In November 1999 the Occupational Safety and Health Administration proposed an ambitious “ergonomics” rule that would regulate the pace of work in American businesses, the level of staffing, rest periods, the length of shifts, and the design of equipment and entire facilities. OSHA says it will finalize the rule in 2000.
The premise of ergonomic regulation is that physical exertion is hazardous and causes “musculoskeletal disorders” such as carpal tunnel syndrome, which purportedly is caused by typing. Ergonomists advocate radical redesign of the workplace to avert these supposed “repetitive motion injuries,” or “cumulative trauma disorders.”
Ergonomists are not physicians—they are engineers—and their medical theories are controversial. Some of the world’s leading medical researchers deny that repetitive motion causes injury. Ergonomists themselves concede fundamental flaws in their theories. They acknowledge that musculoskeletal pain has many causes other than work, and, while contending that physical exertion is hazardous, they also acknowledge that some degree of physical activity is healthful and that they cannot identify the point at which exertion ceases being good or benign and instead becomes a workplace hazard that must be regulated by the government.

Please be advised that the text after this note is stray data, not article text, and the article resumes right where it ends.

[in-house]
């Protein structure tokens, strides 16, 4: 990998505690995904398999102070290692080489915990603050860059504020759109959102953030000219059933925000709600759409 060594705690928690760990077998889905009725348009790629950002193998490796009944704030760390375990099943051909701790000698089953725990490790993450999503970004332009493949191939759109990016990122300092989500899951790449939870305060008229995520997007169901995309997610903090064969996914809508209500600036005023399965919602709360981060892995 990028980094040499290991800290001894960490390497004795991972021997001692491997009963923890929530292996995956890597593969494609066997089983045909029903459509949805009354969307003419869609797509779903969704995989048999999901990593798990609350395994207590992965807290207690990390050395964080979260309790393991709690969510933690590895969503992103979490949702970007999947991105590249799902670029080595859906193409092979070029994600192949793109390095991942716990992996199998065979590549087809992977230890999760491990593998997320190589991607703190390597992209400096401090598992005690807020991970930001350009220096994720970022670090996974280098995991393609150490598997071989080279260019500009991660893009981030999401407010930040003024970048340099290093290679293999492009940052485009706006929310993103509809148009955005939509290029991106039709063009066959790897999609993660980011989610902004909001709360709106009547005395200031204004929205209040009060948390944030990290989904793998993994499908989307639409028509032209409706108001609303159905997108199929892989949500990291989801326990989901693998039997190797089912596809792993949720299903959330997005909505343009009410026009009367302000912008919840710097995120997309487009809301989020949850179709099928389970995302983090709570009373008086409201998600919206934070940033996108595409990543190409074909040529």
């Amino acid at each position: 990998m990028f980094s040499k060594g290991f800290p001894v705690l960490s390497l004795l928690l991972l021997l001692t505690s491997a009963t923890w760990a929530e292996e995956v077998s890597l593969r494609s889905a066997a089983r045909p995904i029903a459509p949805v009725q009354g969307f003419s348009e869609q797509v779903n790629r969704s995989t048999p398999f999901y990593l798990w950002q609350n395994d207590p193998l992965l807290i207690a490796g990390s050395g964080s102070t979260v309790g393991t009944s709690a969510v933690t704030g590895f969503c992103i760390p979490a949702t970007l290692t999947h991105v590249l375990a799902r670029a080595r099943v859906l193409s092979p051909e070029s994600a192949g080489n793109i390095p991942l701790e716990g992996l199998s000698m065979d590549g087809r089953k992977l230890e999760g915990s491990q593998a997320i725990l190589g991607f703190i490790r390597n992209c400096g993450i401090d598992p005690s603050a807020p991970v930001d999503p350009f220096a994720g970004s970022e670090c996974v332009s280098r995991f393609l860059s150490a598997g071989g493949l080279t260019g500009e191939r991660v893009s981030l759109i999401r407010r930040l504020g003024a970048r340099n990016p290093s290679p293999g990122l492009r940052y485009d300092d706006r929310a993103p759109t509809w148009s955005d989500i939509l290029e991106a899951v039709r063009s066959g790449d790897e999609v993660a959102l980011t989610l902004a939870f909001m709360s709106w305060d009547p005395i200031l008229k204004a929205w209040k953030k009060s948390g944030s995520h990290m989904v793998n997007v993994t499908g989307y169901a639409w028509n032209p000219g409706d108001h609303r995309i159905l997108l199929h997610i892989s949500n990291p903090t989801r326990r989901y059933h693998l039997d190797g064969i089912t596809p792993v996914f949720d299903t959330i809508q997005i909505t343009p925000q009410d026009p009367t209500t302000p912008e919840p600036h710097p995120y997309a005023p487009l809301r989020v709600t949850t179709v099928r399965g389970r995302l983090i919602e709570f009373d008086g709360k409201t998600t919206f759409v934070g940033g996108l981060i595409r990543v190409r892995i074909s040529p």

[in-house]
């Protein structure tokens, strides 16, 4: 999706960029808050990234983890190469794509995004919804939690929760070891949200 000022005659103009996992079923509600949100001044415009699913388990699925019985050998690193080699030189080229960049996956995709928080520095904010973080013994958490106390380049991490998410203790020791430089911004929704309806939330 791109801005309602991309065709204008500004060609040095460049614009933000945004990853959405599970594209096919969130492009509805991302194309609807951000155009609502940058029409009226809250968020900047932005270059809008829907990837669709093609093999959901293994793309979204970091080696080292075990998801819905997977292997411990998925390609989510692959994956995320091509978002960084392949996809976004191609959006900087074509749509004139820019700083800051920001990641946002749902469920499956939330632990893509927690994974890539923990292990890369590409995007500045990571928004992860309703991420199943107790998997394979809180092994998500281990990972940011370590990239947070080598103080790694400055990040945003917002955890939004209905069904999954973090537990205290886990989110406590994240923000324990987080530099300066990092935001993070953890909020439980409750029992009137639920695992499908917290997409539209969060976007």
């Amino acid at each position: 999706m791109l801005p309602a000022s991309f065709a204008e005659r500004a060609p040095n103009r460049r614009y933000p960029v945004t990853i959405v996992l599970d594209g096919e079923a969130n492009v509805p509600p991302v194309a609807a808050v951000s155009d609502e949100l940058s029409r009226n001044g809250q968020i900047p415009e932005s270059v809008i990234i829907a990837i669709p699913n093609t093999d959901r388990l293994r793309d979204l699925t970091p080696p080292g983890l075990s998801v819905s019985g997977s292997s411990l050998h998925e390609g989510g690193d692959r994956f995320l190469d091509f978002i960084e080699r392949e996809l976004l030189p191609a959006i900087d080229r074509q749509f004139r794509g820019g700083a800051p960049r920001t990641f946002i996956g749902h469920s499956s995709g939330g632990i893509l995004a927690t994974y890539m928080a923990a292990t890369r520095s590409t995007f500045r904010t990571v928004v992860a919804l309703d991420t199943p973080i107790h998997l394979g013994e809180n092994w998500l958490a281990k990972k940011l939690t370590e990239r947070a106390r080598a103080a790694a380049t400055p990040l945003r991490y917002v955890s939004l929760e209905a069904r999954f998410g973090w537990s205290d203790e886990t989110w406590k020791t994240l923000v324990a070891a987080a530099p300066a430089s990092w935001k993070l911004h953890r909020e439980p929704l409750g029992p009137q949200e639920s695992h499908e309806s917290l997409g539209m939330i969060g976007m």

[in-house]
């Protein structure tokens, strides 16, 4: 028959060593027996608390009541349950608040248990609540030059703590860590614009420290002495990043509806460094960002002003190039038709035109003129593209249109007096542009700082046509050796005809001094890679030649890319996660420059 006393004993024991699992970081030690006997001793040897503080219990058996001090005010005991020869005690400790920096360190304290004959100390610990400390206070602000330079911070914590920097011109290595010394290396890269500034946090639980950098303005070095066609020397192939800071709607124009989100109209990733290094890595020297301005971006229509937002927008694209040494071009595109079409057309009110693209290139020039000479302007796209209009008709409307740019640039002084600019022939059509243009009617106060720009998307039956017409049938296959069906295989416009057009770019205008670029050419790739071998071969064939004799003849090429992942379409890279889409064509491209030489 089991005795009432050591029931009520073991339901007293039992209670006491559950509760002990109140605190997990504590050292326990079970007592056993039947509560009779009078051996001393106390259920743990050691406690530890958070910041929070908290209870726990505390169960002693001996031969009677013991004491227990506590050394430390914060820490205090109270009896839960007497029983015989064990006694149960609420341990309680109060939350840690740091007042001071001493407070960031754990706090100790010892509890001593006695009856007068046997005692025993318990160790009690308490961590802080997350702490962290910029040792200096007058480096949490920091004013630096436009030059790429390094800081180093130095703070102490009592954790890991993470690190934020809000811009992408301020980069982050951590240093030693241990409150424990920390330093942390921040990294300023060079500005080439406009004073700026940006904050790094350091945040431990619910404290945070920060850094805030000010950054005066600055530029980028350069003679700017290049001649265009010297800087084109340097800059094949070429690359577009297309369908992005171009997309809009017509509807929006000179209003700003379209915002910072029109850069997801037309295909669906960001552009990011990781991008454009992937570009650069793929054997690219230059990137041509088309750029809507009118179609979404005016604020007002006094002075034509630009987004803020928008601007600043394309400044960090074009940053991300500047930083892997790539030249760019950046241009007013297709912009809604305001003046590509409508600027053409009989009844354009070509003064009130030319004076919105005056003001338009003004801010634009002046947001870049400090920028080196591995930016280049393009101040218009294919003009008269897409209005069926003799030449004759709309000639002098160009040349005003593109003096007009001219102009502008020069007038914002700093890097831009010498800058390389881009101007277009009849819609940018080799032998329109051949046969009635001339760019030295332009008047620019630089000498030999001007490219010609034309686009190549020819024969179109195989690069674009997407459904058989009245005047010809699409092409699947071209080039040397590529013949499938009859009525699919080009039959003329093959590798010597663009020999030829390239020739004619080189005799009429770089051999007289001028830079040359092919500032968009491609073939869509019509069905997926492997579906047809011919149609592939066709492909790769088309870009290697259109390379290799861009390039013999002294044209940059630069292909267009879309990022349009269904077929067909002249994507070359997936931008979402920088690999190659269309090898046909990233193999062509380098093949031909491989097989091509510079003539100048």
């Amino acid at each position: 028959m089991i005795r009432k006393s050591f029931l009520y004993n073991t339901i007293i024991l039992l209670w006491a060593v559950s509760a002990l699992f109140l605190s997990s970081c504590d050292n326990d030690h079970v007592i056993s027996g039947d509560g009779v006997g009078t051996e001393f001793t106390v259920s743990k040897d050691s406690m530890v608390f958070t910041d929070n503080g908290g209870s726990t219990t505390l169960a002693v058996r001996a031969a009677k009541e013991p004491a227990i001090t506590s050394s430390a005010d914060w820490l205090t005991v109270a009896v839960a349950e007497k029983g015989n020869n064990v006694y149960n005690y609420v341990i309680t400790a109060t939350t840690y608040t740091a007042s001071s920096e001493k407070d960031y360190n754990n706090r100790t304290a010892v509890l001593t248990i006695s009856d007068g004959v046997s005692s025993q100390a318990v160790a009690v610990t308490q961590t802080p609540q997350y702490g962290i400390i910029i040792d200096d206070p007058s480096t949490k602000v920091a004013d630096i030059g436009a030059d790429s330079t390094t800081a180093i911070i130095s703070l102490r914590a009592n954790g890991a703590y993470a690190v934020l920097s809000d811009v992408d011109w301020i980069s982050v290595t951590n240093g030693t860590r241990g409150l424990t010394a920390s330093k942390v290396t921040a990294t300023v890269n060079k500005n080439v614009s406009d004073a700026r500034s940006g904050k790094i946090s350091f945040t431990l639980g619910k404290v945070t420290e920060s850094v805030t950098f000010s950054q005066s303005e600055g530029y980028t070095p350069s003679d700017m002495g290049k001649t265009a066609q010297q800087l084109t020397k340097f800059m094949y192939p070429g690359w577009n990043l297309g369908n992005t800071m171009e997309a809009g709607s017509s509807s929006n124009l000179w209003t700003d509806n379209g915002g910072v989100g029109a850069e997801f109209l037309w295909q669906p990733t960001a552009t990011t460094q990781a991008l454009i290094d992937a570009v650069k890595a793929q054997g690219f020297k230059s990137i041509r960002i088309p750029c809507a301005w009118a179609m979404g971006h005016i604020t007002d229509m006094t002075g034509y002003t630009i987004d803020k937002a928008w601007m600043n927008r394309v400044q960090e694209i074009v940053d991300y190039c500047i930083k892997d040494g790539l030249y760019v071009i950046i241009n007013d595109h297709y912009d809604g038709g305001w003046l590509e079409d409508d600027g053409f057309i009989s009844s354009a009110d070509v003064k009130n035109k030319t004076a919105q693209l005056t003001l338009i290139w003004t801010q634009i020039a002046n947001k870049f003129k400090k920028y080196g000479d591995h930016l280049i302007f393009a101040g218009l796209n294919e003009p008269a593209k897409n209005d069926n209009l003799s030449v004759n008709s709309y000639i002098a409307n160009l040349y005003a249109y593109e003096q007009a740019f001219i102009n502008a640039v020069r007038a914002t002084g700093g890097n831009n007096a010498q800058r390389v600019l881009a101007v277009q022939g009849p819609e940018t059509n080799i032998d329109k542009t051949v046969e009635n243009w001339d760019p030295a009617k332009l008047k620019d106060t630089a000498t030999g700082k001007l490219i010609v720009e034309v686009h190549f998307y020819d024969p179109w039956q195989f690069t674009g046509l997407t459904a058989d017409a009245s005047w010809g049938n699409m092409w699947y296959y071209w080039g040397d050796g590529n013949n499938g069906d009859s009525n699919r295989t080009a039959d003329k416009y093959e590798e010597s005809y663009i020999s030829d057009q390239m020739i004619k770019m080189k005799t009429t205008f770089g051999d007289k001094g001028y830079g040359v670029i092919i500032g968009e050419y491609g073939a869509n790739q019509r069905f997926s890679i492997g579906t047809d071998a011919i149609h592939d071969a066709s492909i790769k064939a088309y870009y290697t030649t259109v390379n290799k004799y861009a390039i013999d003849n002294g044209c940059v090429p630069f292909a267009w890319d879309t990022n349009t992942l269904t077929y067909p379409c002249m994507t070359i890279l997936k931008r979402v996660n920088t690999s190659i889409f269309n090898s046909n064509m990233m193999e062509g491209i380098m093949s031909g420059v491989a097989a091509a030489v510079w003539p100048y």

Ergonomics may seem to be a bewildering topic. It certainly has bewildered OSHA. But there is a very simple way of appreciating the folly of ergonomics “science” and regulation: studying OSHA’s own attempts to apply ergonomics in the three cases it litigated to judgment. In one, the 1995 Beverly Enterprises case, OSHA could not establish that lifting causes back injury. In the second, the 1998 Dayton Tire case, OSHA charged that nearly two dozen jobs in a single facility were hazardous but at trial could not establish the presence of a single hazard. OSHA’s “experts” in the case repeatedly disagreed with one another’s assessments of supposed job hazards; ultimately, their testimony was thrown out of court under the Supreme Court’s “junk science” test. In the third case, the 1997 Pepperidge Farm case, OSHA and the world’s leading ergonomists could not identify changes needed to eliminate supposed ergonomic hazards. The Occupational Safety and Health Review Commission ruled that Pepperidge Farm had a good ergonomics program; OSHA and its experts had simply not been able to tell.
If OSHA and the world’s leading ergonomists cannot make sense of ergonomics, how can American business be expected to?